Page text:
‘Incredible women’: Women’s accounts of being misidentified as predominant aggressors in Victoria’s family violence intervention order system
Miss Ellen Reeves1
1Monash University, Melbourne, Australia
Over the last decade, attention has been paid to the growing number of women listed as respondents on civil protection orders in Australia. The limited body of research that has considered this trend has largely attributed its occurrence to women victim-survivors of family violence being misidentified as predominant aggressors. Whereas as misidentification has been thoroughly examined in the United States, which saw a dramatic increase in the arrest of women for family violence from the 1980s – a consequence of pro and mandatory arrest policies, it is only now emerging as a key theme in family violence research in Australia. This attention is in part due to current debates in Australia regarding the possible criminalisation of coercive control, with some researchers and advocates expressing concerns that further criminalisation may exacerbate the already significant issue of misidentification. Largely absent from academic research are the voices and lived experiences of women. Misidentification is a complex issue, reflecting an intersection between ‘systems abuse’, incident-driven policing responses, and the gendered operation of the law. At the heart of the issue, as posited by this paper, is the incredibility of women in the eyes of the law, an incredibility that is most significantly felt by women from disadvantaged and/or marginalised backgrounds. Given these experiences, it is important that research listens to and believes women’s accounts of misidentification, offering them a platform that has been denied to them in their interactions with the police and the courts, a platform that can ultimately serve to inform legal responses to family violence. This paper presents the experiences of 11 women who had been listed as respondents to family violence intervention orders in Victoria, Australia. It sheds light on their interactions with the court system and the impacts that misidentification has had on their ability to live safe and violence-free lives.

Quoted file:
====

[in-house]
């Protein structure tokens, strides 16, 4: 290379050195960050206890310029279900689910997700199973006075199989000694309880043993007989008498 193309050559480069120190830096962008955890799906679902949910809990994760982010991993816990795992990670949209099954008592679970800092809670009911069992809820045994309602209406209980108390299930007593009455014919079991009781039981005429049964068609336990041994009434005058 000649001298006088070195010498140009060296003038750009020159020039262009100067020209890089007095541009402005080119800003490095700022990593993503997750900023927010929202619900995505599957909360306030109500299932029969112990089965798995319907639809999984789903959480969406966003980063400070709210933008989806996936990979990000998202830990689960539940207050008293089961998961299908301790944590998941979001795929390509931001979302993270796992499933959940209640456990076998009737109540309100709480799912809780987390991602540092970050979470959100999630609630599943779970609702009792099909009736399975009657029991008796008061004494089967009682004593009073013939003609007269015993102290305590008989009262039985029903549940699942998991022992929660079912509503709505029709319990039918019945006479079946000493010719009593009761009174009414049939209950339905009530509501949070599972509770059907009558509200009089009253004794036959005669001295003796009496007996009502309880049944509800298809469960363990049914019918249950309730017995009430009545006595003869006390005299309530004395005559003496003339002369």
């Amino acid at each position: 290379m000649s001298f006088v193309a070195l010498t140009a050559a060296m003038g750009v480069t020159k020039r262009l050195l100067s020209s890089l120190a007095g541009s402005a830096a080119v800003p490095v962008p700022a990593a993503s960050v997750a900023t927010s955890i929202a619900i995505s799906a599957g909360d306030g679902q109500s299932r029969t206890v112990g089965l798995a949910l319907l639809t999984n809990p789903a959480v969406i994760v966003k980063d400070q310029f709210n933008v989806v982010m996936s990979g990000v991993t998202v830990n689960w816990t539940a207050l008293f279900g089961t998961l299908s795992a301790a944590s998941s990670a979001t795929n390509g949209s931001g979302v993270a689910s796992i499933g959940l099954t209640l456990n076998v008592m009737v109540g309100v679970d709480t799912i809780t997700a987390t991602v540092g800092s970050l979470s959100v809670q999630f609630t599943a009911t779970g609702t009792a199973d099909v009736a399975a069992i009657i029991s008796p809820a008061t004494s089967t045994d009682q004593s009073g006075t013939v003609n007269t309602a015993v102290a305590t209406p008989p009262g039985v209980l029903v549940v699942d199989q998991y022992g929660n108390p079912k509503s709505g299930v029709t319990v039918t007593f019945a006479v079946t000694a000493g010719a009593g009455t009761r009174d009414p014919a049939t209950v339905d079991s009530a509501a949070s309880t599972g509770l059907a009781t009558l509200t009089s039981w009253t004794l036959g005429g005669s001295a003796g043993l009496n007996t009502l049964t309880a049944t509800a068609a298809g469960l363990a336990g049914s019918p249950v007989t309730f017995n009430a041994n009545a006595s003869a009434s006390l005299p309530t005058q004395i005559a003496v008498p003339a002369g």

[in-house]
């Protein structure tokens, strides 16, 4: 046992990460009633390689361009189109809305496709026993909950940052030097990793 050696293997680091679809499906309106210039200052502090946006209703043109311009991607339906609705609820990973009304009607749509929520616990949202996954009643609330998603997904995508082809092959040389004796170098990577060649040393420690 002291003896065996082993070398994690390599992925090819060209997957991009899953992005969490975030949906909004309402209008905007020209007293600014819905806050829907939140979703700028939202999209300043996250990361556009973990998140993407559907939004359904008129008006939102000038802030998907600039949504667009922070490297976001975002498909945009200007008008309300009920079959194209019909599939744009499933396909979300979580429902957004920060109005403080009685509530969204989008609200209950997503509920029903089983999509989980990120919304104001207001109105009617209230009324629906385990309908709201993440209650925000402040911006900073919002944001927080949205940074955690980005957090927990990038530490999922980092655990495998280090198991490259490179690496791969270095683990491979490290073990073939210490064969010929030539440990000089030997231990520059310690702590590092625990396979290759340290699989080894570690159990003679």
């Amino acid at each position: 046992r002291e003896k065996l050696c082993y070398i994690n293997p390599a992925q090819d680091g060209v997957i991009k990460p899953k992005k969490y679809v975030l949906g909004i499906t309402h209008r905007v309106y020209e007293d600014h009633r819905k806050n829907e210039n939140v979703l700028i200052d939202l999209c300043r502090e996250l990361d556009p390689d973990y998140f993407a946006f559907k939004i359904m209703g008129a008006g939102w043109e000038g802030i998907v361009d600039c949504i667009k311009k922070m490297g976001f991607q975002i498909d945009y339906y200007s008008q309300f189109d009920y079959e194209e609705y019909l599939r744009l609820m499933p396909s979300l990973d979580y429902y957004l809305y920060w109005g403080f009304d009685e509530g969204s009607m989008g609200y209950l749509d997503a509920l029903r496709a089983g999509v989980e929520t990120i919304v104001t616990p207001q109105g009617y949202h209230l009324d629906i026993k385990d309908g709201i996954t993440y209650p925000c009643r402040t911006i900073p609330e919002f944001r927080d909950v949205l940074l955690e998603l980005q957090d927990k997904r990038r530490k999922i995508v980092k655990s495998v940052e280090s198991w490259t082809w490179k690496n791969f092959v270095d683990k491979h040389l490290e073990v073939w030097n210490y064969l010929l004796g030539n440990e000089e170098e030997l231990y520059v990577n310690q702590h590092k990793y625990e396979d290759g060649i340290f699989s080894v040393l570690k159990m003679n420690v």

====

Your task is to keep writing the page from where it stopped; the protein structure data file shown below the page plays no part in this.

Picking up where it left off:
Ellen Reeves is a postdoctoral research fellow at Monash University, working within the Monash Gender and Family Violence Prevention Centre. Her research is focused on the unintended consequences of family violence law reform and women victim-survivors’ experiences with the legal system. This paper draws on Ellen’s PhD research, which examined the misidentification of women victim-survivors as ‘predominant aggressors’ in Victoria’s family violence intervention order system.